Obviously at the root of this problem is the fact that these criminals are based in Russia and can't be extradited to the West to face justice. But herein lies the opportunity! It doesn't take a whole lot of imagination to think of ways to get a Russian in trouble if you have access to their computer. 

So here is the official Risky Business list of ways to get a Russian ransomware operator in trouble at home:

  • Join their RaaS programs as an affiliate and target Russian enterprises (I like this one, you don't even need to pull the trigger on encryption, just gain access and make a bit of noise.)
  • Post pro-Ukrainian statements to their infrastructure and social media using their accounts and identities
  • Steal data from Russian government agencies, leak it via RaaS infrastructure
  • Send bomb threats to the Kremlin from their email address
  • Do some straight up online fraud from their computers, targeting CIS countries
  • Find a way to steal their bitcoin, and if you can't do that then brick their hardware wallets if possible (lol)
  • If access to the correct systems is possible, add them to military mobilisation lists
  • Pass lists of ransomware actors' personal details (including addresses) and net worths to Russian organised (or disorganised) criminals and corrupt officials

The problem, of course, is that a lot of these ideas are almost certainly illegal. But they're also great examples of the type of approach that is most likely to make a dent on this issue. And these types of operations are probably better carried out by foreign IC agencies like the CIA, not the FBI.

But then we're back to the same old question: Is ransomware a bona fide, certified national security threat deserving of that type of response? We think it is, but others disagree.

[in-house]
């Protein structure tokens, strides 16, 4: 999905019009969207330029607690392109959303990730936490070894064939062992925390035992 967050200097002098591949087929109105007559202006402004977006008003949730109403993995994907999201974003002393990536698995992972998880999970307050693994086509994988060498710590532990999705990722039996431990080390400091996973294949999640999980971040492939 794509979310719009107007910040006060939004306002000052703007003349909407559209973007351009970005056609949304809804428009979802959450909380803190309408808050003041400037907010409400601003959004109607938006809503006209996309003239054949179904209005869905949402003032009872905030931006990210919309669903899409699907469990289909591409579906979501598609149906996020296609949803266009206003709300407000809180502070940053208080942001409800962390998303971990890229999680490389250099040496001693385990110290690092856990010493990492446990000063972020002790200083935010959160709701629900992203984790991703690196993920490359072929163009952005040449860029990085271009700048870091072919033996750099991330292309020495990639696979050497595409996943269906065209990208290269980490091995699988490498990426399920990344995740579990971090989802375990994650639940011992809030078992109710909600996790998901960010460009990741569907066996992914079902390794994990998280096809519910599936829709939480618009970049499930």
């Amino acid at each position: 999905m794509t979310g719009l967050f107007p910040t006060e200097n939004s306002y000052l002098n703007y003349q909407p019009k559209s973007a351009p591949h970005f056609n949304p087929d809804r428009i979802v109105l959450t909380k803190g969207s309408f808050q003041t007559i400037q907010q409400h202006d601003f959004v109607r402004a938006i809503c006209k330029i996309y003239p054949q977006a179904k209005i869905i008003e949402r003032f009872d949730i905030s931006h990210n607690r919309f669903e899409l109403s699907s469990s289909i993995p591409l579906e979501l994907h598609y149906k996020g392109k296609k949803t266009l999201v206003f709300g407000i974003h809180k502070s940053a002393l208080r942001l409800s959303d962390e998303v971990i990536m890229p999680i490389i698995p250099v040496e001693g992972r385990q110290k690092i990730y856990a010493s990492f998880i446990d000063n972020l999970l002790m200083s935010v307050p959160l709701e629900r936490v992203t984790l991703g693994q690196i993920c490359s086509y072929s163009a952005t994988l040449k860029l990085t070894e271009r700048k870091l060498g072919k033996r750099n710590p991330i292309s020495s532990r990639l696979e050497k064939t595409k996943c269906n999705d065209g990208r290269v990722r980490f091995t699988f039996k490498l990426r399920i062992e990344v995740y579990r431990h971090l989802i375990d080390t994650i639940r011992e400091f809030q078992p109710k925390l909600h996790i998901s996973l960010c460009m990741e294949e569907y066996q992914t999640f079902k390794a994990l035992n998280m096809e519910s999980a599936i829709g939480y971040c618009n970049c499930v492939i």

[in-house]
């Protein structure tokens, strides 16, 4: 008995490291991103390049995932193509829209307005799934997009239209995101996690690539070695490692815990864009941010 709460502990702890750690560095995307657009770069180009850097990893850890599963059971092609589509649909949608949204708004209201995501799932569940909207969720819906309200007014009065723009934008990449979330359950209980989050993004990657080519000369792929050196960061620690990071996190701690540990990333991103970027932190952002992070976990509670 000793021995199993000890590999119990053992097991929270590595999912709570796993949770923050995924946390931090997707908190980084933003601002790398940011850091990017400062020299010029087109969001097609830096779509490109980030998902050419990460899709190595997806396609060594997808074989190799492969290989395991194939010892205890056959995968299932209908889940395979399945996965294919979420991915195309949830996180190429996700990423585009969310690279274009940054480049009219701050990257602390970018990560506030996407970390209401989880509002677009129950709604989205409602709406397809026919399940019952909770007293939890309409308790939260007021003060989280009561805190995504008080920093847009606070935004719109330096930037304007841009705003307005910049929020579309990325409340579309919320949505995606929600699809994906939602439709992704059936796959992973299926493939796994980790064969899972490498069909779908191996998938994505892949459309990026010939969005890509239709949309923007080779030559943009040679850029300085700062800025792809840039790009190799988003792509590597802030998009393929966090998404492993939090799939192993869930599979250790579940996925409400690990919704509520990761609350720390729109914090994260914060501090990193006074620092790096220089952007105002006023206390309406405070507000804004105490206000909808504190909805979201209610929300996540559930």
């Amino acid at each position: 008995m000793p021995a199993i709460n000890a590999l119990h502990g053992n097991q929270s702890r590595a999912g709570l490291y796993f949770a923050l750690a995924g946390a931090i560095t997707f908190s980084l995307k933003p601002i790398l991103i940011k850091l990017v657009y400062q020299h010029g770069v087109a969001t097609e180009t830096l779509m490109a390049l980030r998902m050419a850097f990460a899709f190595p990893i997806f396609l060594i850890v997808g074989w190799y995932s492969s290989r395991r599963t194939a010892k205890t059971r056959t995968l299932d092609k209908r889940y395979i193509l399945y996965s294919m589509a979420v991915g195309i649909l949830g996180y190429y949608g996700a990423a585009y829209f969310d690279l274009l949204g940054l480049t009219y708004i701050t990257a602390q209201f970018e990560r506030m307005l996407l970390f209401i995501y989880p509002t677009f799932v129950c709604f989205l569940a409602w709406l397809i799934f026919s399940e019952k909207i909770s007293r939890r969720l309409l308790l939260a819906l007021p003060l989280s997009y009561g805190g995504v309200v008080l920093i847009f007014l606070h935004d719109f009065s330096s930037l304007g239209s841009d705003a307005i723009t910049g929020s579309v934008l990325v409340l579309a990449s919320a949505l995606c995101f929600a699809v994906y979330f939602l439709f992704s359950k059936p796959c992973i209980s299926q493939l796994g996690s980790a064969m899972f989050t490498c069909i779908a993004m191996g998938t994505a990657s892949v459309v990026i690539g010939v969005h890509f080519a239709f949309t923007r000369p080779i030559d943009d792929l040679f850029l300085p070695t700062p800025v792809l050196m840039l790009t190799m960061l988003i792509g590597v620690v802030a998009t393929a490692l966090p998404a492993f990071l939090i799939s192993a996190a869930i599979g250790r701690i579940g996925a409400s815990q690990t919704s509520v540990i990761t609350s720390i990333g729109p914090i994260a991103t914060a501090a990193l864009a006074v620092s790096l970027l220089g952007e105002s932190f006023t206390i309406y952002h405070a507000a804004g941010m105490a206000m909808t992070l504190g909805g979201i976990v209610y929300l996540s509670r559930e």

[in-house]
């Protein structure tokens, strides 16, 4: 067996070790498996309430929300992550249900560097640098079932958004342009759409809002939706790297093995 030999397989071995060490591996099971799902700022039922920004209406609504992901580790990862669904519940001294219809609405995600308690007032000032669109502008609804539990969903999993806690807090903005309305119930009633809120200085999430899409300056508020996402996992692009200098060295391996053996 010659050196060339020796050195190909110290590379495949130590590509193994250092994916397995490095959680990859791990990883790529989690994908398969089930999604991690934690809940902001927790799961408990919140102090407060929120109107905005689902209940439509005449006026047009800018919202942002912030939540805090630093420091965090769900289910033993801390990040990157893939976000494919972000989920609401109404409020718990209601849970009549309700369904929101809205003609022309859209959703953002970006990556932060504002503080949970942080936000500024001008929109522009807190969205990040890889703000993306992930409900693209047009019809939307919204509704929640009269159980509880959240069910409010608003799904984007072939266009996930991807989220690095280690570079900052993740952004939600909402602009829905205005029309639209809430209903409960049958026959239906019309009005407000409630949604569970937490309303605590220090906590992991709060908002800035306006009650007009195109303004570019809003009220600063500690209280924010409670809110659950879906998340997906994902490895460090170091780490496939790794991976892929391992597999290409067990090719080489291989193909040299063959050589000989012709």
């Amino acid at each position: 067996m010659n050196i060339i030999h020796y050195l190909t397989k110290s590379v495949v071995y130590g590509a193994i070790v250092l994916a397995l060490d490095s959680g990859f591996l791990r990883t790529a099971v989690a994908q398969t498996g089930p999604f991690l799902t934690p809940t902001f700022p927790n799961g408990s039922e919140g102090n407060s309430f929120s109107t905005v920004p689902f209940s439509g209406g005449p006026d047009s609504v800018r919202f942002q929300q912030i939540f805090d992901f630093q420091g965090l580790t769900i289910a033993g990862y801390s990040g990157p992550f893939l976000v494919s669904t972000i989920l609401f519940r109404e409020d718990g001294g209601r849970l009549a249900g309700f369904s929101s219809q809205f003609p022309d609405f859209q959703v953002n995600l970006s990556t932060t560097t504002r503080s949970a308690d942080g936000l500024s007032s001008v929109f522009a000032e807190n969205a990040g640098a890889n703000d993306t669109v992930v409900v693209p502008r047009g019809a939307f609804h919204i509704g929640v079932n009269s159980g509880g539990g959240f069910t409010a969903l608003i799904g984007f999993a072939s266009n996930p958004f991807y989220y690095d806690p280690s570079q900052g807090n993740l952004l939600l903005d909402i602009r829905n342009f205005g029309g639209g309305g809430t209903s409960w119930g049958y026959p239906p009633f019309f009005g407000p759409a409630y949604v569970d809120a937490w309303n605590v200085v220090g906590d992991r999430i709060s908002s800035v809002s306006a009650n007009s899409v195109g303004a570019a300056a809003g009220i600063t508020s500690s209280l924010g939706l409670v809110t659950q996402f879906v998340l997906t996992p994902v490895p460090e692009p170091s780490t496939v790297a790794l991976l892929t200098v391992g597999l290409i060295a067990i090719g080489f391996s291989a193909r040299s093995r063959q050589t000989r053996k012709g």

Further infrastructure deletion attacks of the type the FBI has been engaging in will frustrate the attackers and should continue. But making life hell for the top 50 people who sit at the apex of the ransomware industrial complex would almost certainly deliver better results.

So go on, govvies. Put on those thinking caps and have a chat with your lawyers. Maybe — just maybe — there’s a better way to skin this particular cat

Three Reasons to Be Cheerful This Week:

  1. LockBit member sent to prison: A Canadian judge has sentenced a member of the LockBit ransomware group to four years in prison. Russian-Canadian Mikhail Vasiliev was arrested in November 2022 for LockBit attacks as far back as 2020. Vasiliev pleaded guilty in February this year. He also consented to his extradition to the US, where he also faces charges for LockBit attacks. 
  2. Vendors have to make, keep promises: The Biden Administration has approved a vendor security attestation form for software companies that want government contracts. Failure to submit the form will result in non-purchase, and lying on the form will land vendors in deep doo-doo.  
  3. Mike was proved wrong: Pillow magnate (wtf) and all-around loose unit Mike Lindell must cough up USD$5M to a man who took up Lindell's 'Prove Mike Wrong' challenge. Lindell offered the sum to anyone who could disprove his claim that Chinese hackers had conducted voter fraud in the 2020 US presidential election. This verdict is extremely funny.

In this Risky Business News sponsor interview, Catalin Cimpanu talks with George Glass, Senior Vice-President for Kroll's Cyber Risk business. George covers the company's latest report, a Kimsuky attack on ConnectWise ScreenConnect devices with a new malware strain named ToddlerShark.

‎Risky Business News: Sponsored: Kroll on the DPRK’s foray into enterprise gear on Apple Podcasts
‎Show Risky Business News, Ep Sponsored: Kroll on the DPRK’s foray into enterprise gear - Mar 17, 2024